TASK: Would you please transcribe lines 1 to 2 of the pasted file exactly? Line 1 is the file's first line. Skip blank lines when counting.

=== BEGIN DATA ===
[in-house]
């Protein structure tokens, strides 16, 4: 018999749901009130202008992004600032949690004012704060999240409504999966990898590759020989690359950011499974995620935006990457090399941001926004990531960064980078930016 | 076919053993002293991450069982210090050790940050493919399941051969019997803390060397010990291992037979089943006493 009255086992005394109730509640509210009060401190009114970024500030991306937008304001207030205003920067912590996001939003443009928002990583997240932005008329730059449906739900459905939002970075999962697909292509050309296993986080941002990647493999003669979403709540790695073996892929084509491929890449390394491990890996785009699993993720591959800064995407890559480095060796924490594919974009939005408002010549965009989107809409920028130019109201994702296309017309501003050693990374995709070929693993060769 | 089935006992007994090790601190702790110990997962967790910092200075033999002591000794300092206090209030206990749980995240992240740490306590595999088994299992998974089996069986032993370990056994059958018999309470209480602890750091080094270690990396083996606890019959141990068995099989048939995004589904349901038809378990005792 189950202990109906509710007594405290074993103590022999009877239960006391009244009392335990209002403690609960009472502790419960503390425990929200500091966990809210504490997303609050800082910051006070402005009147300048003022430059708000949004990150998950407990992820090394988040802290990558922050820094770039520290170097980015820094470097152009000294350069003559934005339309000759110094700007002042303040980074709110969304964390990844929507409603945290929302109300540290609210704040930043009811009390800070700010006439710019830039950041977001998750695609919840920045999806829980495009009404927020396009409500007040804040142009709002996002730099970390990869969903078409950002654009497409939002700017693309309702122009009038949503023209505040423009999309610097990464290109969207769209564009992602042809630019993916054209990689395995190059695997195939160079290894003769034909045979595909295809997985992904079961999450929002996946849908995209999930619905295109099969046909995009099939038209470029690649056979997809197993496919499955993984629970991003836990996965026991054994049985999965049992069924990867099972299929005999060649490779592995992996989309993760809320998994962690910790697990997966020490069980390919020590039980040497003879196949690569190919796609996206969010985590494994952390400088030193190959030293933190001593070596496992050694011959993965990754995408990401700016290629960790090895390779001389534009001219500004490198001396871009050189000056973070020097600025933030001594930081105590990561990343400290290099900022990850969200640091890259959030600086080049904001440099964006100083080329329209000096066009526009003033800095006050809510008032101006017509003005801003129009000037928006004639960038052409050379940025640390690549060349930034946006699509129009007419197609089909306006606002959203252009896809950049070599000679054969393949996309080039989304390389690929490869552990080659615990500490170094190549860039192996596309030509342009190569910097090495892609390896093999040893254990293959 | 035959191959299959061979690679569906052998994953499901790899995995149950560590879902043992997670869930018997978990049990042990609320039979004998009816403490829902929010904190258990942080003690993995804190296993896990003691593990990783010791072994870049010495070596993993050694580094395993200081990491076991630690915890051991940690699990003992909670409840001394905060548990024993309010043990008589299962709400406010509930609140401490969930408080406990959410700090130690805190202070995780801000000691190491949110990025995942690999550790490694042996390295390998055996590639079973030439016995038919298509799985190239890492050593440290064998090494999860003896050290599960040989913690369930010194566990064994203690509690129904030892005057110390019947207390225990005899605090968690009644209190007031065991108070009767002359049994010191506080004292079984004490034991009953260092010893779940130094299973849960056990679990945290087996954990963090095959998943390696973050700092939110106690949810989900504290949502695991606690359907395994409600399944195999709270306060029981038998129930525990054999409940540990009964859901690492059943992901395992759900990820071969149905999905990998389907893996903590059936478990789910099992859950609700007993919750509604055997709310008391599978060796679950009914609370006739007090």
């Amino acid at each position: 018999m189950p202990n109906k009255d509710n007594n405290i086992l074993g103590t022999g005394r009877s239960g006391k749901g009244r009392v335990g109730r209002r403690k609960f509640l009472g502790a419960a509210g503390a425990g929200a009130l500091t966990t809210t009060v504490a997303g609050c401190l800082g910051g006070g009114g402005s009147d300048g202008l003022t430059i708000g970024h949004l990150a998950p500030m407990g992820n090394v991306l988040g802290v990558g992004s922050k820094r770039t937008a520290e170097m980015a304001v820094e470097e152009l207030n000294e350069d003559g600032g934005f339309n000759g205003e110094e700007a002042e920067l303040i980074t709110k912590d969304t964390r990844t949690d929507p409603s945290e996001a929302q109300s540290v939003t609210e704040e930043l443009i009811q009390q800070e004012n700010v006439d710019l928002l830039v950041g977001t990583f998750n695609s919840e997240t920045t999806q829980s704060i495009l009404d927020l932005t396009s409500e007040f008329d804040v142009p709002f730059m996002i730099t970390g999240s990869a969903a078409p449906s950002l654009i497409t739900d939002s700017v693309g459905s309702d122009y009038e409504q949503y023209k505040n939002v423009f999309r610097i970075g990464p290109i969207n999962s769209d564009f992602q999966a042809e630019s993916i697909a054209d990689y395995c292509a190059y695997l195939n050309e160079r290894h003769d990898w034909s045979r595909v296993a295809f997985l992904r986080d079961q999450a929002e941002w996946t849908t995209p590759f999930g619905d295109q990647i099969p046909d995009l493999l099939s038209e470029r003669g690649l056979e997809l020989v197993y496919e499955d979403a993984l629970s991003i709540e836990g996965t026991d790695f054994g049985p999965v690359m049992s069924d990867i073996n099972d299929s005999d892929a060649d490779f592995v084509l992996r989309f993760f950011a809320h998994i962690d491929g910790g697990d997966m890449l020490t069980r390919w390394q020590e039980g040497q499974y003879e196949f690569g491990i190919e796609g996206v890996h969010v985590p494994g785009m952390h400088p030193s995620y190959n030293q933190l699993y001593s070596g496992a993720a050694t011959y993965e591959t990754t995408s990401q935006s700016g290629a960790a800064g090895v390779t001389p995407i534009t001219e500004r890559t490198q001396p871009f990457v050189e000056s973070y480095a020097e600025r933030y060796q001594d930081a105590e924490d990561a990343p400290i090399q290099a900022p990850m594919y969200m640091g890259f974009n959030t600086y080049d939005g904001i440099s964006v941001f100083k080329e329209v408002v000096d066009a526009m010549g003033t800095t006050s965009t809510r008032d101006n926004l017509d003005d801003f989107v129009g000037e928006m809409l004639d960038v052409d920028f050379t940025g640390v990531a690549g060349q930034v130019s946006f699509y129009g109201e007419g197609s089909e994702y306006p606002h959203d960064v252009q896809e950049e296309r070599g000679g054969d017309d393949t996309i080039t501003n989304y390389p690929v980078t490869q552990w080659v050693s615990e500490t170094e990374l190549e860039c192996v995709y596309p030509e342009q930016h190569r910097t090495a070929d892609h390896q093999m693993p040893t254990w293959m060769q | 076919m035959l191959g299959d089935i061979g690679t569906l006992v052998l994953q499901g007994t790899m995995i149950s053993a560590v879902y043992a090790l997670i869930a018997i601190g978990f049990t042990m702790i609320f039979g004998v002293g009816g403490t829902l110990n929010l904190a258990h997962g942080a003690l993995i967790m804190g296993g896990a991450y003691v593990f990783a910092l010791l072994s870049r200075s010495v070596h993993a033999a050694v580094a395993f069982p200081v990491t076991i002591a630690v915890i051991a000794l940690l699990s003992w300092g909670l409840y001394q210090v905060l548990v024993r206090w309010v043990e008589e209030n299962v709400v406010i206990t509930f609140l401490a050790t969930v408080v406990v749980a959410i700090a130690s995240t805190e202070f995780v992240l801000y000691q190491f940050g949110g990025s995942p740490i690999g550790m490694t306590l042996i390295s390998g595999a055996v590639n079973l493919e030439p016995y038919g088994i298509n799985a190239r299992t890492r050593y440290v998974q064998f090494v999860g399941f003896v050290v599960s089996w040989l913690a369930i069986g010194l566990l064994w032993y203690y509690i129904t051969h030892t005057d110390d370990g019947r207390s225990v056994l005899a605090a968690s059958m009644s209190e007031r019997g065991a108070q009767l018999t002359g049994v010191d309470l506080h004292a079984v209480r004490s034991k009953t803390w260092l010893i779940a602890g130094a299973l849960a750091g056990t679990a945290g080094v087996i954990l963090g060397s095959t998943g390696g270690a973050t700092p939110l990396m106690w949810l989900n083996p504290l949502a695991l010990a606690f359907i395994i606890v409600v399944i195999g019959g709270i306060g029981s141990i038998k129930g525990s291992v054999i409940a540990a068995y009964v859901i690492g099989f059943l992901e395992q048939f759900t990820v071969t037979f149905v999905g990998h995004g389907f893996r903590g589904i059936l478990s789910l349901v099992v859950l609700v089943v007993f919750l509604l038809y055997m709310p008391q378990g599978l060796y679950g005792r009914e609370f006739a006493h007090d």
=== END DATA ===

[in-house]
């Protein structure tokens, strides 16, 4: 018999749901009130202008992004600032949690004012704060999240409504999966990898590759020989690359950011499974995620935006990457090399941001926004990531960064980078930016 | 076919053993002293991450069982210090050790940050493919399941051969019997803390060397010990291992037979089943006493 009255086992005394109730509640509210009060401190009114970024500030991306937008304001207030205003920067912590996001939003443009928002990583997240932005008329730059449906739900459905939002970075999962697909292509050309296993986080941002990647493999003669979403709540790695073996892929084509491929890449390394491990890996785009699993993720591959800064995407890559480095060796924490594919974009939005408002010549965009989107809409920028130019109201994702296309017309501003050693990374995709070929693993060769 | 089935006992007994090790601190702790110990997962967790910092200075033999002591000794300092206090209030206990749980995240992240740490306590595999088994299992998974089996069986032993370990056994059958018999309470209480602890750091080094270690990396083996606890019959141990068995099989048939995004589904349901038809378990005792 189950202990109906509710007594405290074993103590022999009877239960006391009244009392335990209002403690609960009472502790419960503390425990929200500091966990809210504490997303609050800082910051006070402005009147300048003022430059708000949004990150998950407990992820090394988040802290990558922050820094770039520290170097980015820094470097152009000294350069003559934005339309000759110094700007002042303040980074709110969304964390990844929507409603945290929302109300540290609210704040930043009811009390800070700010006439710019830039950041977001998750695609919840920045999806829980495009009404927020396009409500007040804040142009709002996002730099970390990869969903078409950002654009497409939002700017693309309702122009009038949503023209505040423009999309610097990464290109969207769209564009992602042809630019993916054209990689395995190059695997195939160079290894003769034909045979595909295809997985992904079961999450929002996946849908995209999930619905295109099969046909995009099939038209470029690649056979997809197993496919499955993984629970991003836990996965026991054994049985999965049992069924990867099972299929005999060649490779592995992996989309993760809320998994962690910790697990997966020490069980390919020590039980040497003879196949690569190919796609996206969010985590494994952390400088030193190959030293933190001593070596496992050694011959993965990754995408990401700016290629960790090895390779001389534009001219500004490198001396871009050189000056973070020097600025933030001594930081105590990561990343400290290099900022990850969200640091890259959030600086080049904001440099964006100083080329329209000096066009526009003033800095006050809510008032101006017509003005801003129009000037928006004639960038052409050379940025640390690549060349930034946006699509129009007419197609089909306006606002959203252009896809950049070599000679054969393949996309080039989304390389690929490869552990080659615990500490170094190549860039192996596309030509342009190569910097090495892609390896093999040893254990293959 | 035959191959299959061979690679569906052998994953499901790899995995149950560590879902043992997670869930018997978990049990042990609320039979004998009816403490829902929010904190258990942080003690993995804190296993896990003691593990990783010791072994870049010495070596993993050694580094395993200081990491076991630690915890051991940690699990003992909670409840001394905060548990024993309010043990008589299962709400406010509930609140401490969930408080406990959410700090130690805190202070995780801000000691190491949110990025995942690999550790490694042996390295390998055996590639079973030439016995038919298509799985190239890492050593440290064998090494999860003896050290599960040989913690369930010194566990064994203690509690129904030892005057110390019947207390225990005899605090968690009644209190007031065991108070009767002359049994010191506080004292079984004490034991009953260092010893779940130094299973849960056990679990945290087996954990963090095959998943390696973050700092939110106690949810989900504290949502695991606690359907395994409600399944195999709270306060029981038998129930525990054999409940540990009964859901690492059943992901395992759900990820071969149905999905990998389907893996903590059936478990789910099992859950609700007993919750509604055997709310008391599978060796679950009914609370006739007090």